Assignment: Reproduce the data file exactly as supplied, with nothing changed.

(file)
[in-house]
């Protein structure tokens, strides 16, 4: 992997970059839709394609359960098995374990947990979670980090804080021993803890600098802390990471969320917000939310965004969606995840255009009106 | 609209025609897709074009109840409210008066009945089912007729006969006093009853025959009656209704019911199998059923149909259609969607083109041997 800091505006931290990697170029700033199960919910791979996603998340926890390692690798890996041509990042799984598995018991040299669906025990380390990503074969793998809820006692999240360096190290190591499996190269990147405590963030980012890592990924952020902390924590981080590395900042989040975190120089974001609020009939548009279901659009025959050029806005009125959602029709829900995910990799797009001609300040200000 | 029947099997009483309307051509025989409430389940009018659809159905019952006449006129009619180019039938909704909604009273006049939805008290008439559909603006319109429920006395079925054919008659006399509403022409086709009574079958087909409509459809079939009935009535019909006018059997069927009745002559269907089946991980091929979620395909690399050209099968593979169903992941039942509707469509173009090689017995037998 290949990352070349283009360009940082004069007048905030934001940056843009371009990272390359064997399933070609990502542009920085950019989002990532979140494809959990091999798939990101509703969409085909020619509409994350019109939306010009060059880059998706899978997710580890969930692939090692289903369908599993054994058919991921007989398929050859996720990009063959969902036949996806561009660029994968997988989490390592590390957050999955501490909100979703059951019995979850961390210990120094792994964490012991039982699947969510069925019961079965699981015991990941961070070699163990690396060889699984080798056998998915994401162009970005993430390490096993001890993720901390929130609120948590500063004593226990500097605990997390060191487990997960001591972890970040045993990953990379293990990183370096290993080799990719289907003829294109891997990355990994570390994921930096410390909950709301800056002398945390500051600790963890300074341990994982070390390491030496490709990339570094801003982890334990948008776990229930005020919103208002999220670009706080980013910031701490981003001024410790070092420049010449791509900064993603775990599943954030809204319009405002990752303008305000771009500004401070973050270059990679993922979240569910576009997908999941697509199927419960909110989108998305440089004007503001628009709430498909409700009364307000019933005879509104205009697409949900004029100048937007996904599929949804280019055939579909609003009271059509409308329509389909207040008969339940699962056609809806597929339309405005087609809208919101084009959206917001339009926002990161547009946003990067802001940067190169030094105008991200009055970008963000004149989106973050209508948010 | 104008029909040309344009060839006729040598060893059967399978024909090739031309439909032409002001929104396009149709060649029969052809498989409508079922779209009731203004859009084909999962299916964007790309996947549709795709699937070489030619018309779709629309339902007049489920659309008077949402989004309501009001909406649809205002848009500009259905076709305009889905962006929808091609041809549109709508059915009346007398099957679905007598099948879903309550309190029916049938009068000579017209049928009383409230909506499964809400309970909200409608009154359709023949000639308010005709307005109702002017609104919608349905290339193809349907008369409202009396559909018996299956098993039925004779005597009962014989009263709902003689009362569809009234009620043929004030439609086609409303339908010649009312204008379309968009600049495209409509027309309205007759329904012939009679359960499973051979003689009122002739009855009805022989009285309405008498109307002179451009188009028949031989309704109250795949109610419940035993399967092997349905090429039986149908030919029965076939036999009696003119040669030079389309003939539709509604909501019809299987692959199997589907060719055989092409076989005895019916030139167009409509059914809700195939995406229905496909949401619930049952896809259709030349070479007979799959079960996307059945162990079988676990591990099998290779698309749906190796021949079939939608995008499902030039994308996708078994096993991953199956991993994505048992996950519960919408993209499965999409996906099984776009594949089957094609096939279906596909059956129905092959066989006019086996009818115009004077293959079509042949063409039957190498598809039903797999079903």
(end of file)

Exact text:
[in-house]
């Protein structure tokens, strides 16, 4: 992997970059839709394609359960098995374990947990979670980090804080021993803890600098802390990471969320917000939310965004969606995840255009009106 | 609209025609897709074009109840409210008066009945089912007729006969006093009853025959009656209704019911199998059923149909259609969607083109041997 800091505006931290990697170029700033199960919910791979996603998340926890390692690798890996041509990042799984598995018991040299669906025990380390990503074969793998809820006692999240360096190290190591499996190269990147405590963030980012890592990924952020902390924590981080590395900042989040975190120089974001609020009939548009279901659009025959050029806005009125959602029709829900995910990799797009001609300040200000 | 029947099997009483309307051509025989409430389940009018659809159905019952006449006129009619180019039938909704909604009273006049939805008290008439559909603006319109429920006395079925054919008659006399509403022409086709009574079958087909409509459809079939009935009535019909006018059997069927009745002559269907089946991980091929979620395909690399050209099968593979169903992941039942509707469509173009090689017995037998 290949990352070349283009360009940082004069007048905030934001940056843009371009990272390359064997399933070609990502542009920085950019989002990532979140494809959990091999798939990101509703969409085909020619509409994350019109939306010009060059880059998706899978997710580890969930692939090692289903369908599993054994058919991921007989398929050859996720990009063959969902036949996806561009660029994968997988989490390592590390957050999955501490909100979703059951019995979850961390210990120094792994964490012991039982699947969510069925019961079965699981015991990941961070070699163990690396060889699984080798056998998915994401162009970005993430390490096993001890993720901390929130609120948590500063004593226990500097605990997390060191487990997960001591972890970040045993990953990379293990990183370096290993080799990719289907003829294109891997990355990994570390994921930096410390909950709301800056002398945390500051600790963890300074341990994982070390390491030496490709990339570094801003982890334990948008776990229930005020919103208002999220670009706080980013910031701490981003001024410790070092420049010449791509900064993603775990599943954030809204319009405002990752303008305000771009500004401070973050270059990679993922979240569910576009997908999941697509199927419960909110989108998305440089004007503001628009709430498909409700009364307000019933005879509104205009697409949900004029100048937007996904599929949804280019055939579909609003009271059509409308329509389909207040008969339940699962056609809806597929339309405005087609809208919101084009959206917001339009926002990161547009946003990067802001940067190169030094105008991200009055970008963000004149989106973050209508948010 | 104008029909040309344009060839006729040598060893059967399978024909090739031309439909032409002001929104396009149709060649029969052809498989409508079922779209009731203004859009084909999962299916964007790309996947549709795709699937070489030619018309779709629309339902007049489920659309008077949402989004309501009001909406649809205002848009500009259905076709305009889905962006929808091609041809549109709508059915009346007398099957679905007598099948879903309550309190029916049938009068000579017209049928009383409230909506499964809400309970909200409608009154359709023949000639308010005709307005109702002017609104919608349905290339193809349907008369409202009396559909018996299956098993039925004779005597009962014989009263709902003689009362569809009234009620043929004030439609086609409303339908010649009312204008379309968009600049495209409509027309309205007759329904012939009679359960499973051979003689009122002739009855009805022989009285309405008498109307002179451009188009028949031989309704109250795949109610419940035993399967092997349905090429039986149908030919029965076939036999009696003119040669030079389309003939539709509604909501019809299987692959199997589907060719055989092409076989005895019916030139167009409509059914809700195939995406229905496909949401619930049952896809259709030349070479007979799959079960996307059945162990079988676990591990099998290779698309749906190796021949079939939608995008499902030039994308996708078994096993991953199956991993994505048992996950519960919408993209499965999409996906099984776009594949089957094609096939279906596909059956129905092959066989006019086996009818115009004077293959079509042949063409039957190498598809039903797999079903």